(H/T: The Daily Caller)
The details surrounding failed gunwalking operation Fast and Furious just keep getting worse and worse. We're already aware that the guns involved were involved in the deaths of hundreds of Mexican citizens and in the deaths of Brian Terry and Jaime Zapata, but now it has been reported that they might also have been involved in a plot to assassinate the police chief of Tijuana. The El Paso Times reports:
A weapon tied to "Operation Fast and Furious" was seized in Tijuana in connection with a drug cartel's conspiracy to kill the police chief of Tijuana, Baja California, who later became the Juárez police chief, according to a U.S. government report.
The firearm was found Feb. 25, 2010, during an arrest of a criminal cell associated with Teodoro "El Teo" García Simental and Raydel "El Muletas" López Uriarte, allies of the Sinaloa cartel.
This echoes what Breitbart's Mary Chastain wrote a couple days before the Times' article, and she has posted a translated version of the original source here (admittedly, it's translated via Google Translate, so prepare for the typical clumsiness).
This is a great time to remind everyone, including those in Washington, that as bad as Fast and Furious has been for us, it's so much worse for Mexico. Deroy Murdock, whom Chastain links to, gives an excellent breakdown of just how badly our neighbors to the south have been affected. In addition to being found at 200 different crime scenes, Murdock gives us this somber note in his conclusion:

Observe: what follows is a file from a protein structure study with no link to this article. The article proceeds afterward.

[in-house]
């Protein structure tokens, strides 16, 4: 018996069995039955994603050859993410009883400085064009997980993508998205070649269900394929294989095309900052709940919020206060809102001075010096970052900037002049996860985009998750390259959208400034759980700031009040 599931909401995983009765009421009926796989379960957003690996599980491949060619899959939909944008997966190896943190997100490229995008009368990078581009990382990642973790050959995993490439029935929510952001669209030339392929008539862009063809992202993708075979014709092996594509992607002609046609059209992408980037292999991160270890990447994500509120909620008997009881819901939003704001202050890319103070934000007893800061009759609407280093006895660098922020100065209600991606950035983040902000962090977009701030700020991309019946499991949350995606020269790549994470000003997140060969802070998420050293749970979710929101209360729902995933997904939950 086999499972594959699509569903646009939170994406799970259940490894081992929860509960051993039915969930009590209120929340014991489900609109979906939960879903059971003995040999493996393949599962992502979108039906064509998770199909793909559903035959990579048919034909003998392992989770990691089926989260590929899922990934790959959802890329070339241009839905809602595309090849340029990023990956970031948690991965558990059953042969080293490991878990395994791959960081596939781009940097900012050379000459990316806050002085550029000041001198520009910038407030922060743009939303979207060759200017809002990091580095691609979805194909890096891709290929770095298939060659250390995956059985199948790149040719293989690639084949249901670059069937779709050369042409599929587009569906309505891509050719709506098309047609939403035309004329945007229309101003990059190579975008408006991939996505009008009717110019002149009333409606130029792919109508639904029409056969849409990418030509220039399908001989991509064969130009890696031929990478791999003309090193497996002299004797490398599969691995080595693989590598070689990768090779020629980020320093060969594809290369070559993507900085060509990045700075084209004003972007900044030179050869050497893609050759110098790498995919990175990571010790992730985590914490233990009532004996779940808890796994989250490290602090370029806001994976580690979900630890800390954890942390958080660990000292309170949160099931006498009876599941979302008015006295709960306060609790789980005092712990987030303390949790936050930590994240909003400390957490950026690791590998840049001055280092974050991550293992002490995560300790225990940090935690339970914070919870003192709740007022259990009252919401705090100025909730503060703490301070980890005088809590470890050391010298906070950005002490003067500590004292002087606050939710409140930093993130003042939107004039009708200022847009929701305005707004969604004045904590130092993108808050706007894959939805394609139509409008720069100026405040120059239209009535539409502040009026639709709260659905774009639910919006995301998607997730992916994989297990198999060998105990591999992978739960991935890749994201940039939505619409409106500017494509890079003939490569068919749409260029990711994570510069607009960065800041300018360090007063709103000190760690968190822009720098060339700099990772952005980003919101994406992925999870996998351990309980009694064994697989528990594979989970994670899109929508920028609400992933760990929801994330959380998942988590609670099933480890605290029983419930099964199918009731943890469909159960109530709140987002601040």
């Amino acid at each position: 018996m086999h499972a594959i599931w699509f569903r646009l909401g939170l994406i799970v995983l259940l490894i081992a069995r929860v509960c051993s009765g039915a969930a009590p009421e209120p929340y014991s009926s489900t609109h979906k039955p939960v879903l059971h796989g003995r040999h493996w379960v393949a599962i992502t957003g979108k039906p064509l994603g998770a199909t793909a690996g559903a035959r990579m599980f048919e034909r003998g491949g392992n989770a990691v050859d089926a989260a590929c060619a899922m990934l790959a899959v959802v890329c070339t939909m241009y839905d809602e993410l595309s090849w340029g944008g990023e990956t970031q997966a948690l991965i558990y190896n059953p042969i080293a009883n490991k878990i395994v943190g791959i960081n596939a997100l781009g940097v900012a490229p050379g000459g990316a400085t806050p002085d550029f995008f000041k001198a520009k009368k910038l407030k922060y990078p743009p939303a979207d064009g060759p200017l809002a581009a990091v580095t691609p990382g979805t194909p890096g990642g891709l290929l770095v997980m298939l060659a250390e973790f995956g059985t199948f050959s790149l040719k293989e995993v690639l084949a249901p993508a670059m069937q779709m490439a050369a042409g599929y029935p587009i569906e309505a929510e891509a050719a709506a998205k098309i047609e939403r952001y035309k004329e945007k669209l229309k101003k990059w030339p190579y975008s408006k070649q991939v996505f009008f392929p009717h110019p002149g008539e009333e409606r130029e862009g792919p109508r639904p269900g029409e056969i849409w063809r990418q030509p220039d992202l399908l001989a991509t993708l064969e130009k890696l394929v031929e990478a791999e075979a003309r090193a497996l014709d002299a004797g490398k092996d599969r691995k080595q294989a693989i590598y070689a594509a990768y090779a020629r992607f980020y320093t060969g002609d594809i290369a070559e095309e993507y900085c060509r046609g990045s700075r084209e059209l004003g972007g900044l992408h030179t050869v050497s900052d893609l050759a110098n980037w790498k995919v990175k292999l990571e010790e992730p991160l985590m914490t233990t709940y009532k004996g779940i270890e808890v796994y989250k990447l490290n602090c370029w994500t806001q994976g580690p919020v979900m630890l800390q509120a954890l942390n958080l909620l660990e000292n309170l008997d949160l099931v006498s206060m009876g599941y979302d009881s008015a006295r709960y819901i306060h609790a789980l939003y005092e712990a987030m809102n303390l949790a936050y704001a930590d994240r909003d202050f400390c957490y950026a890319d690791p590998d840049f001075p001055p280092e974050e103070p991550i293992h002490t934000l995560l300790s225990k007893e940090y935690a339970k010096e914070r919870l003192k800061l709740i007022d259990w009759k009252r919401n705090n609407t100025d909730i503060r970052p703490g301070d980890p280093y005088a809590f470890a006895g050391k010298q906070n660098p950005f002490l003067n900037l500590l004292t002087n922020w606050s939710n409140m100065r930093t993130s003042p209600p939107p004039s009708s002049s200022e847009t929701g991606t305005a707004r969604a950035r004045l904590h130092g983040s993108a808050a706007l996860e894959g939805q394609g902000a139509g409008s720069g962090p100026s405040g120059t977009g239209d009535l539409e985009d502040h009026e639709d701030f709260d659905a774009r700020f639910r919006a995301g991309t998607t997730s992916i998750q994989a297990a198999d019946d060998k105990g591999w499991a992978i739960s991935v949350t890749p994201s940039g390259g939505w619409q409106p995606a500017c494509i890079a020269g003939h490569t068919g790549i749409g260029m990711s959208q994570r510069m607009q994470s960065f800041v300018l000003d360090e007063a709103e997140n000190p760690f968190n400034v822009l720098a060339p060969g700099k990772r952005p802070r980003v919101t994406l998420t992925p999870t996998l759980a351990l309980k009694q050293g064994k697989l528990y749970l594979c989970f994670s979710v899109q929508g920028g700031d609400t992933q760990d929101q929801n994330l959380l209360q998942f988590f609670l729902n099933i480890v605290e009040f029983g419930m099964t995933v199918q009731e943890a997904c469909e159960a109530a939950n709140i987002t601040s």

“Fast and Furious has poisoned the wellspring of public opinion inMexico as it relates to the cooperation and engagement with the United States,” Mexico’s envoy to America, Ambassador Arturo Sarukhan, declared on May 31.
Mr. Issa and Mr. Grassley concluded that 1,048 of these weapons “remain unaccounted for.” Unlike carrier pigeons, these Fast and Furious guns will not fly safely home. Instead, for years to come, they will keep drawing blood in Mexico - and points north.
It's past time for heads to roll in this scandal, but the Department of Justice, aided by the White House's claim of executive privilege, has done little but stonewall on the issue. It's time for some accountability.